Journal Article

Evidence for a role of uromodulin in chronic kidney disease progression

Sinikka Prajczer, Ursula Heidenreich, Walter Pfaller, Peter Kotanko, Karl Lhotta and Paul Jennings

in Nephrology Dialysis Transplantation

Published on behalf of European Renal Association - European Dialysis and Transplant Assoc

Volume 25, issue 6, pages 1896-1903
Published in print June 2010 | ISSN: 0931-0509
Published online January 2010 | e-ISSN: 1460-2385 | DOI: http://dx.doi.org/10.1093/ndt/gfp748
Evidence for a role of uromodulin in chronic kidney disease progression

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Background. Uromodulin (also known as Tamm–Horsfall protein) is the most abundant urinary protein in healthy individuals and exhibits diverse functions including prevention of ascending urinary tract infections by binding type I-fimbriated Escherichia coli. Although uromodulin is targeted to the apical membrane of thick ascending limb (TAL) cells and secreted into the lumen, detectable levels are also found in venous blood. Uromodulin has been shown to interact with and activate specific components of the immune system, and thus, may act as a signalling molecule for renal tubular damage.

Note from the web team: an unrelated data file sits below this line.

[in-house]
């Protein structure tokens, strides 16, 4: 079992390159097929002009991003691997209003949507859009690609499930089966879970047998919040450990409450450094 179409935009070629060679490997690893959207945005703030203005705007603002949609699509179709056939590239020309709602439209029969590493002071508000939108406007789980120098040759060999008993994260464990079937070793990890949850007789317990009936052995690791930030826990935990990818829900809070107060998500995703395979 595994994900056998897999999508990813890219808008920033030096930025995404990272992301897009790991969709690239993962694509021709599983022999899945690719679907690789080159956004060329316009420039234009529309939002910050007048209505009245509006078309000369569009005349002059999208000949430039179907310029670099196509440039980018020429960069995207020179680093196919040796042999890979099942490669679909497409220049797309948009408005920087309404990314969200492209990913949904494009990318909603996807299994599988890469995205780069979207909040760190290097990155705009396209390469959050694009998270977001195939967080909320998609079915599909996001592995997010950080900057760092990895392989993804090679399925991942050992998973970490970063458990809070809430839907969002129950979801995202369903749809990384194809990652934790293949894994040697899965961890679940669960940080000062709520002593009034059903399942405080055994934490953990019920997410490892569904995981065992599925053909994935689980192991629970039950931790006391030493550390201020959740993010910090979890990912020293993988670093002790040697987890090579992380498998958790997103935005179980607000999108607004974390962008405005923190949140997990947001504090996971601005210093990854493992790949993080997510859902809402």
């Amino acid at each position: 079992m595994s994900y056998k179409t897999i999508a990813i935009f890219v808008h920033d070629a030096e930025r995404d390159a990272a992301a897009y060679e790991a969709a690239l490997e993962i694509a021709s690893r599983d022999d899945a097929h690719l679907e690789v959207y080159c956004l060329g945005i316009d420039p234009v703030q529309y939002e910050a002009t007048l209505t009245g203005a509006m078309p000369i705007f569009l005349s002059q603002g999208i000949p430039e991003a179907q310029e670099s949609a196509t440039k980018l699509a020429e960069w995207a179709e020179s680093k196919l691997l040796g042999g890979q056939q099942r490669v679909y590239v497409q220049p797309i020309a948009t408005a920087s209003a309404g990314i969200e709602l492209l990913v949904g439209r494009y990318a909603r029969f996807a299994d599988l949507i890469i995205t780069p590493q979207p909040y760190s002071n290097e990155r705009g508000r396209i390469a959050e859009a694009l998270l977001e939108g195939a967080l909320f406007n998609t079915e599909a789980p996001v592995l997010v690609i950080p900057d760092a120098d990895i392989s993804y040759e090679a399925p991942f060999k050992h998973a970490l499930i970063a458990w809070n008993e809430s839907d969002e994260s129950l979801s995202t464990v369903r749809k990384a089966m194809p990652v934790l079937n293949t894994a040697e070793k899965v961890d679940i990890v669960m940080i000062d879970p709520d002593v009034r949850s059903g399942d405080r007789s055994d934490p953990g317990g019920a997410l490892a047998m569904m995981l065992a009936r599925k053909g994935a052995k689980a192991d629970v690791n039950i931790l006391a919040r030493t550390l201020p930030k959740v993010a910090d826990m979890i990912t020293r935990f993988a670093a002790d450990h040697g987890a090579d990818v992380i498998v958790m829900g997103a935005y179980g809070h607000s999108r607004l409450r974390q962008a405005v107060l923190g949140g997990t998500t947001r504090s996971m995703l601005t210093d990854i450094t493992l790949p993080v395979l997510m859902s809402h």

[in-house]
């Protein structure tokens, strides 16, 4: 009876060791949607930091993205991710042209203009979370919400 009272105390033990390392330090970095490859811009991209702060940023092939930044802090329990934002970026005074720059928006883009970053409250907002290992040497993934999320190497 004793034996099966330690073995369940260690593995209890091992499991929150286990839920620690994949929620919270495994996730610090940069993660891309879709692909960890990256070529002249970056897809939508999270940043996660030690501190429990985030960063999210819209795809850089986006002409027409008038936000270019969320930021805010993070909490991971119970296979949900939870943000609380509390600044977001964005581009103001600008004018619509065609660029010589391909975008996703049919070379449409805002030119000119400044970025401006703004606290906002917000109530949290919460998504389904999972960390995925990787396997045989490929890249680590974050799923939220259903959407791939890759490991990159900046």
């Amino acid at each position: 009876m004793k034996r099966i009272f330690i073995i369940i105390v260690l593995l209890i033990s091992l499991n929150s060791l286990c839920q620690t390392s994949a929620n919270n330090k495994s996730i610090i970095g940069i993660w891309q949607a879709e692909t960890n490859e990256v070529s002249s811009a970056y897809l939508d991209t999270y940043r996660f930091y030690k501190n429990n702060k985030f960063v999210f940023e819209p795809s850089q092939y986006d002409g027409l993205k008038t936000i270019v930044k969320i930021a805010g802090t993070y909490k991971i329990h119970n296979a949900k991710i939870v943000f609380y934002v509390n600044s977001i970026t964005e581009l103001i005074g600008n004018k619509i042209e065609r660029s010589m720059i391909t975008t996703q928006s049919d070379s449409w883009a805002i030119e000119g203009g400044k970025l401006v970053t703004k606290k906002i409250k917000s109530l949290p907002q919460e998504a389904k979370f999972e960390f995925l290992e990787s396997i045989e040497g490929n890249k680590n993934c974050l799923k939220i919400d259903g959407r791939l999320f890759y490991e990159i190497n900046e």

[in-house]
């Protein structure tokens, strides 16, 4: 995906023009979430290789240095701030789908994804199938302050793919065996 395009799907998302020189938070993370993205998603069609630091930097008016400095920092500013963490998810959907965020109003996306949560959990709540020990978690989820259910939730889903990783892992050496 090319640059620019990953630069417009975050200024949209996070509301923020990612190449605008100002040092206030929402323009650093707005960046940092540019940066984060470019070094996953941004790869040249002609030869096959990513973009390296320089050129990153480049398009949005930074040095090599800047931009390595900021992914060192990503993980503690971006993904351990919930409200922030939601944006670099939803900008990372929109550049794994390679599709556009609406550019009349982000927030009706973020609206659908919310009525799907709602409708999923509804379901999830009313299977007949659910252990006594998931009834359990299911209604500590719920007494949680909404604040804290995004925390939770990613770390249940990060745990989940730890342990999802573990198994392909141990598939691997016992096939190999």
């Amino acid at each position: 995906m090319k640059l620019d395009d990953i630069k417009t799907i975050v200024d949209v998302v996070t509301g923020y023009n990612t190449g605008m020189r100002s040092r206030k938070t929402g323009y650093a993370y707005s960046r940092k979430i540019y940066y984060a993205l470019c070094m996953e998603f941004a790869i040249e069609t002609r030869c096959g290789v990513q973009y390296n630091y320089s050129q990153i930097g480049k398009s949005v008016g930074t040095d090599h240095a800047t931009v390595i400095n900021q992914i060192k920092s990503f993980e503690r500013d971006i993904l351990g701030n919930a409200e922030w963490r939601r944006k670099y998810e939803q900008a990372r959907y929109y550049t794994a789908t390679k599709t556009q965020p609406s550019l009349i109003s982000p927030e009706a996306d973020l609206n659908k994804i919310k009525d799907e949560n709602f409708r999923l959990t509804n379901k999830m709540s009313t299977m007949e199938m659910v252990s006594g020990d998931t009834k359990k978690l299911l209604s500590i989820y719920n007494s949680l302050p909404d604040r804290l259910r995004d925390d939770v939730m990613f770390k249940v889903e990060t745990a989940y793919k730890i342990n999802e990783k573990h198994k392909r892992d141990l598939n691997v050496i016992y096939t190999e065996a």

Methods. In order to investigate the potential involvement of uromodulin in chronic kidney disease (CKD), we quantified uromodulin in paired urine and serum from 14 healthy volunteers and 77 CKD patients. Clinical parameters such as estimated GFR (eGFR), proteinuria and urinary N-acetyl-β-d-glucosaminidase (NAG) were measured. Mean infiltration and atrophy score were assessed in patient biopsies. Additionally, tumour necrosis factor-alpha, interleukin-6 (IL-6), IL-8 and IL-1 beta were measured in serum samples.

Results. eGFR correlated positively with urinary uromodulin and negatively with serum uromodulin. Patients with abnormally low urinary uromodulin showed a broader range of serum uromodulin. Patients with both very low urinary and serum uromodulin had the highest tubular atrophy scores. There was a positive correlation of serum uromodulin with all cytokines measured. Additionally, in in vitro experiments, uromodulin caused a dose-dependent increase in pro-inflammatory cytokine release from whole blood.

Conclusions. Our data suggest that TAL damage, or damage distal to the TAL, results in an elevated interstitial uromodulin, which stimulates an inflammatory response. Persistent chronic TAL damage reduces TAL cell numbers and attenuates urinary and serum uromodulin concentrations. The combined analysis of serum and urinary uromodulin provides new insights into the role of uromodulin in CKD and suggest that uromodulin may be an active player in CKD progression.

Keywords: CKD; NAG; TAL; Tamm–Horsfall protein; uromodulin

Journal Article.  3734 words.  Illustrated.

Subjects: Nephrology

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